'What makes it civilian?' Dawson asked, very clearly looking at the weapons, more than enough to cause certain groups to lose their rags at the notion of private citizens having access to such arms.
The pilot shrugged and then tapped the nose of the fighter. 'Power restraints, mostly. Even if I were to soup this bird up, I can't fit a military grade engine in, so I'm limited in my power usage.' The pilot's lips twisted into an amused grin. 'On the other hand, because of the smaller engine, this bird actually has space for cargo.'
Hesne blinked in surprise at that last detail and cast a critical eye at the fighter. 'That has a cargo hold?'
The pilot chuckled. 'Not a big one, admittedly.' He tapped at the underside of the craft's nose and twisted at a hidden latch. A panel opened up, revealed the cargo space. Big definitely wasn't the wording to describe it, but it was certainly enough to get by.
The pilot started to remove the content of the cargo space, carefully moved the heavy cargo crate and rested it to the ground.
'It's why I'm here. Dropping off some supplies and then taking my client to Hogan.'
'Privateer then.' Thad scoffed, his earlier attitude still there to be heard.
The pilot shrugged in a carefree manner. 'Licensed. It's a living.'
Hesne's eyes lingered in the craft. 'Power limits aside, I image that's a fast ship.' His eyes lowered to the small cargo space. 'Break past many blockades in your time?'
The privateer's smile became less benign and instead crafty in nature. 'Don't ask me any questions, I'll not tell any lies.'
Hesne shrugged. 'It's not my concern. Confed?'
'Born and bred on the capital of Gaia itself.' The pilot held out a hand. 'Seth Marshall.'
Hesne clasped the hand of the privateer in a firm shake. 'Sergeant Gron Hesne.'
'Your friend can relax by the by. I might be born a Gaian, but I'm not a patriotic "our way is the true way" type. To be fair, can't recall the last time I actually visited the Confederacy.'
Hesne shot Thad a look, a silent order to calm himself.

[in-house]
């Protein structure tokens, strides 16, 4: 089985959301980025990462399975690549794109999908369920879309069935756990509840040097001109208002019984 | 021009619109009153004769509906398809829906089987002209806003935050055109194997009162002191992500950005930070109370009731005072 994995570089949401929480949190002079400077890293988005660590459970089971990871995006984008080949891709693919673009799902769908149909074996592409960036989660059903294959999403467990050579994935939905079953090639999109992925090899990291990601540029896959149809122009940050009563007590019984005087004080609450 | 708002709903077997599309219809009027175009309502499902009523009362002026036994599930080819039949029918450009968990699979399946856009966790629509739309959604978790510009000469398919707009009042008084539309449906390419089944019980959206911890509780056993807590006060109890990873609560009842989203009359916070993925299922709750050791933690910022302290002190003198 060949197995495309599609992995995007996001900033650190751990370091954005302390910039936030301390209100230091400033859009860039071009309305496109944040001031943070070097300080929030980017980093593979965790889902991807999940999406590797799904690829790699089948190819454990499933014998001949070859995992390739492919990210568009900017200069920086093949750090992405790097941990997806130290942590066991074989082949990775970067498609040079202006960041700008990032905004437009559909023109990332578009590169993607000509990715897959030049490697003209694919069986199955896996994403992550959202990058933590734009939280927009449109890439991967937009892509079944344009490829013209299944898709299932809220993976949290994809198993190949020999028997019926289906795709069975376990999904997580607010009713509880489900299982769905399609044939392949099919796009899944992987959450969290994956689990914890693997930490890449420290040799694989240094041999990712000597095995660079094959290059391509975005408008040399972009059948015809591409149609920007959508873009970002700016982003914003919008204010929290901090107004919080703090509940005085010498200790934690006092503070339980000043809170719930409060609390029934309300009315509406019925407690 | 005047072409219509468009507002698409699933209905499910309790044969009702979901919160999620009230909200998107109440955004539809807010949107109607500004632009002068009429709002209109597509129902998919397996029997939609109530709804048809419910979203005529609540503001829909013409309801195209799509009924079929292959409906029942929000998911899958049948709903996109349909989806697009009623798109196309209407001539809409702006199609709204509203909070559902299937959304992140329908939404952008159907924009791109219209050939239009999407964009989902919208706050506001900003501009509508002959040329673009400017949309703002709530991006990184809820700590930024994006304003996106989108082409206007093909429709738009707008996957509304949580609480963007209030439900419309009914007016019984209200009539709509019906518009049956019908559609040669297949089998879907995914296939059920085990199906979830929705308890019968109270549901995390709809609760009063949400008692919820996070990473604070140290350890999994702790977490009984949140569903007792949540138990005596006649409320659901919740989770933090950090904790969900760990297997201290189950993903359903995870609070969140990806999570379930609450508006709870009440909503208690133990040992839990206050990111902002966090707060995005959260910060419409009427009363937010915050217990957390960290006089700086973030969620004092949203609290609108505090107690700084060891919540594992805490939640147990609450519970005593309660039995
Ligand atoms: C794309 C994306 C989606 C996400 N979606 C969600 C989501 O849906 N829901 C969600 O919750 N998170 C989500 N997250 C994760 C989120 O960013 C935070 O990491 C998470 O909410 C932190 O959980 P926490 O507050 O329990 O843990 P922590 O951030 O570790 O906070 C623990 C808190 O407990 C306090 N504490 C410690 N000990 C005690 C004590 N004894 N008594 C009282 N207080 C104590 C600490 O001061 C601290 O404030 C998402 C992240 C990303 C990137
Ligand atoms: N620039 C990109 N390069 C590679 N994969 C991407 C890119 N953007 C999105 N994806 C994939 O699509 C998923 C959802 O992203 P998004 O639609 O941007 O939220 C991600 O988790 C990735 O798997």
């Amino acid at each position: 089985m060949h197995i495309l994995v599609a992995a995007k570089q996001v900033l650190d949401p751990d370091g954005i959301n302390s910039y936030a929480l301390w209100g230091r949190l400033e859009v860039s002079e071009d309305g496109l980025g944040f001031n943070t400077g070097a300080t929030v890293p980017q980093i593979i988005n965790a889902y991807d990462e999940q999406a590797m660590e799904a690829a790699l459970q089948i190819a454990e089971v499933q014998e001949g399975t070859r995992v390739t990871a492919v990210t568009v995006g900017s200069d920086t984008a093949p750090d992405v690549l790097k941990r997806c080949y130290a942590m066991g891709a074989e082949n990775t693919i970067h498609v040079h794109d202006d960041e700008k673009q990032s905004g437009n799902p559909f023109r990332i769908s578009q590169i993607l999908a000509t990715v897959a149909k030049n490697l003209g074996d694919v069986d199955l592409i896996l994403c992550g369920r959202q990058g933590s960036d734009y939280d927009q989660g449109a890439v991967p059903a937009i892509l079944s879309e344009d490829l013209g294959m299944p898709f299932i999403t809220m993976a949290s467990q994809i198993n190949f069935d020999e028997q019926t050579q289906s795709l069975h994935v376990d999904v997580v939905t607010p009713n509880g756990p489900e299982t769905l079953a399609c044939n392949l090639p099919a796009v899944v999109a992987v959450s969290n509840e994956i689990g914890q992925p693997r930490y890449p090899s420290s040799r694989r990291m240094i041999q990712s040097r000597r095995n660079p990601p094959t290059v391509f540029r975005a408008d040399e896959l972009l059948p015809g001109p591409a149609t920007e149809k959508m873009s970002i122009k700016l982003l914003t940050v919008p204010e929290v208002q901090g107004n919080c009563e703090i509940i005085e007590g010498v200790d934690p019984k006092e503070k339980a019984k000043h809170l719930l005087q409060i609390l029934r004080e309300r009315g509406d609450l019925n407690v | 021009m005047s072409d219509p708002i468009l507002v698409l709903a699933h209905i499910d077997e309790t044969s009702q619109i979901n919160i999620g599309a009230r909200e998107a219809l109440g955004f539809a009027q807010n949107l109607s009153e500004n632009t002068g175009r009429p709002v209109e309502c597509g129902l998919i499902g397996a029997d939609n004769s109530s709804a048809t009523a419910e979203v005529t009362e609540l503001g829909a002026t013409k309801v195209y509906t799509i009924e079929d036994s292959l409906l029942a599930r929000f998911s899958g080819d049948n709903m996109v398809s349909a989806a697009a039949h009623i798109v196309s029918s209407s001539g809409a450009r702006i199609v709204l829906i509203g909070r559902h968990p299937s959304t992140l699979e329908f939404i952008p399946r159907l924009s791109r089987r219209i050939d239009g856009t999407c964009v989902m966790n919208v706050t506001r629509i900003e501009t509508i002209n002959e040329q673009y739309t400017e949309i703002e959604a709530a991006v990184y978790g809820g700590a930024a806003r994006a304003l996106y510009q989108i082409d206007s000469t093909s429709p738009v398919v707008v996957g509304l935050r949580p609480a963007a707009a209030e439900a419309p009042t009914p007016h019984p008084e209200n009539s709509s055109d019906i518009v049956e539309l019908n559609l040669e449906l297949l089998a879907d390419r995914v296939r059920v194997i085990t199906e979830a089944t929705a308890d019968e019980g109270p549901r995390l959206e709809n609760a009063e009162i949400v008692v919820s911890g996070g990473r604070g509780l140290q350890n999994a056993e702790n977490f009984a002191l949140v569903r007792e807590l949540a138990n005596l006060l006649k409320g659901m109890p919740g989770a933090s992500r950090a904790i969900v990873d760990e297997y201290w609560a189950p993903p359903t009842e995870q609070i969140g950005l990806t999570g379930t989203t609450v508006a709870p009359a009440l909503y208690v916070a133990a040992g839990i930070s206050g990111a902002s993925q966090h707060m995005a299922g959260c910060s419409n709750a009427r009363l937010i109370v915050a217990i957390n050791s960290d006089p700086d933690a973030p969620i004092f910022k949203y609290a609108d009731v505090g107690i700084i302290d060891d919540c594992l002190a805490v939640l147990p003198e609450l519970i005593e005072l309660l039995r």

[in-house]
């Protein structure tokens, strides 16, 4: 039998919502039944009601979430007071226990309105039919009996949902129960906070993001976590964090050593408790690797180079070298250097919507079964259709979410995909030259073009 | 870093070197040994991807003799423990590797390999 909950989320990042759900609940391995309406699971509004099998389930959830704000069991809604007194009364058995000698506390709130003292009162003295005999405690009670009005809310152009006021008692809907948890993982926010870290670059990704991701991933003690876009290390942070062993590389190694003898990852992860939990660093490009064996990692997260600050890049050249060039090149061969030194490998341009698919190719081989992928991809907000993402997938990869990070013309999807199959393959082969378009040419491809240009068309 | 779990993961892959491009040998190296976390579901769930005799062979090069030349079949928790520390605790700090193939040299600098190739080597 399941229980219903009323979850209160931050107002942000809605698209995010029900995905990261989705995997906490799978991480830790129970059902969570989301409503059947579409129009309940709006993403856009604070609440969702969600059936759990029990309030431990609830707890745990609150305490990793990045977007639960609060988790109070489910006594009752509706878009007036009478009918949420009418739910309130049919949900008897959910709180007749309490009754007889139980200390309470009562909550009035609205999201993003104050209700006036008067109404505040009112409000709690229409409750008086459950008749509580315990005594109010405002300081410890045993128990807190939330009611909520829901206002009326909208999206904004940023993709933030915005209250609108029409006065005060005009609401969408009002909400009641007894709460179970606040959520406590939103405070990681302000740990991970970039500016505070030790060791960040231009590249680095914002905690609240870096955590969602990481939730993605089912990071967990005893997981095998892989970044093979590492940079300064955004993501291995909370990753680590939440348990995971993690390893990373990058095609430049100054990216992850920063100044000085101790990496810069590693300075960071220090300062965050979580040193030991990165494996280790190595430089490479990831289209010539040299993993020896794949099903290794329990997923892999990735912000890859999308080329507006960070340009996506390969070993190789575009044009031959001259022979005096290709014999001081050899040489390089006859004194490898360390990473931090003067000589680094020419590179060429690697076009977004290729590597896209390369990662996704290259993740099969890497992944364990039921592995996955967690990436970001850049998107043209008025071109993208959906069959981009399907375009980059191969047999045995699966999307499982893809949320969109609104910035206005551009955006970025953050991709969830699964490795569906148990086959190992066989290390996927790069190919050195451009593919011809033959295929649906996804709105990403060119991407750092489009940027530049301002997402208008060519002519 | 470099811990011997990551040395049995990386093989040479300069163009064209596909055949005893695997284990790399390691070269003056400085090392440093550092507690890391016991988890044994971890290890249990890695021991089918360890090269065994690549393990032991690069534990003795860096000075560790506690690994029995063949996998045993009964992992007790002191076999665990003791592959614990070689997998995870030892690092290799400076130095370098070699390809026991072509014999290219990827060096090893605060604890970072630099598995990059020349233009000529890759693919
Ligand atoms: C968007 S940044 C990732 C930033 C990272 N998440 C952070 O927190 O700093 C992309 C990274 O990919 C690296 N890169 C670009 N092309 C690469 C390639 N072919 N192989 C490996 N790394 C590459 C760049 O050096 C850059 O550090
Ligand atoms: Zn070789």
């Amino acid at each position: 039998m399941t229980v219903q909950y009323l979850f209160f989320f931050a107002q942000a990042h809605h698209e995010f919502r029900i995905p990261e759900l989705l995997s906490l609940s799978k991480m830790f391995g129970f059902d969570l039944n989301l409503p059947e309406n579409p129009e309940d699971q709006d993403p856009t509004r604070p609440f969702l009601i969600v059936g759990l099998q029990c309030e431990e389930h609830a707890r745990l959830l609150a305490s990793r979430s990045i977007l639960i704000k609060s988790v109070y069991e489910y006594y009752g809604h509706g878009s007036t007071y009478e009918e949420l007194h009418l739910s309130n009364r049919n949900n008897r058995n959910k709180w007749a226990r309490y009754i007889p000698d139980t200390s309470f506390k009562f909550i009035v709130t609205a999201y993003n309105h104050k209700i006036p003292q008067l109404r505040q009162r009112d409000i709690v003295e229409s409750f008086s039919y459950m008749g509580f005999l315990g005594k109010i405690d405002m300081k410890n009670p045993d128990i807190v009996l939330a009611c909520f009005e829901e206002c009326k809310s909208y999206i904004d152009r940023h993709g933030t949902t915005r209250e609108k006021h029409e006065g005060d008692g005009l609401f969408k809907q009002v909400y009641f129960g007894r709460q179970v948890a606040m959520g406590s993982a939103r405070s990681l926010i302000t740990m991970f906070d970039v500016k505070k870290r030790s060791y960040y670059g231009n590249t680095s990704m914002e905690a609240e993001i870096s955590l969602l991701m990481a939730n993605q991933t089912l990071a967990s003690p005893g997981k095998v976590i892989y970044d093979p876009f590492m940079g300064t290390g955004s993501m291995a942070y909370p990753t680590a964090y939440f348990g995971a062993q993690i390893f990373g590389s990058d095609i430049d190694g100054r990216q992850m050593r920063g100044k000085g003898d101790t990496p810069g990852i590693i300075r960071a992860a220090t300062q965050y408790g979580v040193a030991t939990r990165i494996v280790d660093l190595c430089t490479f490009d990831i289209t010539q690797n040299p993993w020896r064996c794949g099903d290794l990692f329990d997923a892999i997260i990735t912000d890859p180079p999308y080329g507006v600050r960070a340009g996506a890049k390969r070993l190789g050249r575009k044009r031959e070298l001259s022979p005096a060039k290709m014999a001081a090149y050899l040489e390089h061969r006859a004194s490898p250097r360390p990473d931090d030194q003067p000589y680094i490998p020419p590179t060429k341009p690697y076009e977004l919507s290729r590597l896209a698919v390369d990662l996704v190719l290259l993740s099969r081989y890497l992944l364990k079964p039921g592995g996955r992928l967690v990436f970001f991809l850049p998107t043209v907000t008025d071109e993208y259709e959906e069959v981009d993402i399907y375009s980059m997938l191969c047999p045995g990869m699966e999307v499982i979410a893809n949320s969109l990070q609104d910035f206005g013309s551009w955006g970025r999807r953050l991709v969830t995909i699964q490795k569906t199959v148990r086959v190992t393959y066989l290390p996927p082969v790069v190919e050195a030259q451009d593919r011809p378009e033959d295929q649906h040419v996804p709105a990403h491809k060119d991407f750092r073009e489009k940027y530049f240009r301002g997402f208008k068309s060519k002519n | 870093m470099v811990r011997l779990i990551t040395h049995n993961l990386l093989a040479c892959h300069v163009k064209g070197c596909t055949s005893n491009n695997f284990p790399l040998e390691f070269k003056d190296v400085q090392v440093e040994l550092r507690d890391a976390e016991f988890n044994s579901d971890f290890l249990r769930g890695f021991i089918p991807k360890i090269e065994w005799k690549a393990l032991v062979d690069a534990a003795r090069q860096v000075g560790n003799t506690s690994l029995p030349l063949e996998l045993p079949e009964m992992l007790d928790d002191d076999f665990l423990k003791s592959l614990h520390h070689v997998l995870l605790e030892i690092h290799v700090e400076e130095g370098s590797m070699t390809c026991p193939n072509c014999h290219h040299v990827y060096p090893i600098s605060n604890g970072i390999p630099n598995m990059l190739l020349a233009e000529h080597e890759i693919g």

'Not a fan of home?' Thad asked, very pointedly ignored the order which didn't come verbally.
Marshall shrugged nonchalantly, ignored the hostility in the tone. 'I've had disagreements. Don't particularly care for the authoritarian turn the council has taken over the past few decades.'
Thad snorted and turned away. 'Sergeant, I'm going to keep patrolling the perimeter.'
Probably for the best. 'Go ahead.'
The grenadier marched stiffly away, back toward the fences. As he moved, he retracted his helmet, exposed pale skin and dark hair.
'He's not a fan of the Confederacy then?' Marshall asked with an eyebrow raised to his hairline.
'Apparently not,' Hasne said, cast a look at Dawson, who knew Thad better than he did.
'Just a victim of the "us versus them" propaganda.' Dawson shook his head, looked a mite bit annoyed at the fact. 'Any of the alien nations? He's live and let live. A separate human state? Well…' he waved a hand towards the now distant form of Thad with an expression of "what you see is what you get".
Marshall gave a mirthless grin. 'Similarities are startling. We used to be taught in the Confederacy that our separation from you was mostly amicable, but now… well, you're the devils.'
Hasne shrugged. 'Can only speak from the experience of growing up on a fringe world, but Terran education barely mentioned the Confederacy. You're a footnote. You separated, end of.'
Marshall laughed, more genuine than his previous smile had been. 'That must irk the council some.' His smile faded into a frown and he looked at the landing sites, at the five transport craft ferrying all the refugees. 'I don't even know what's going on here.'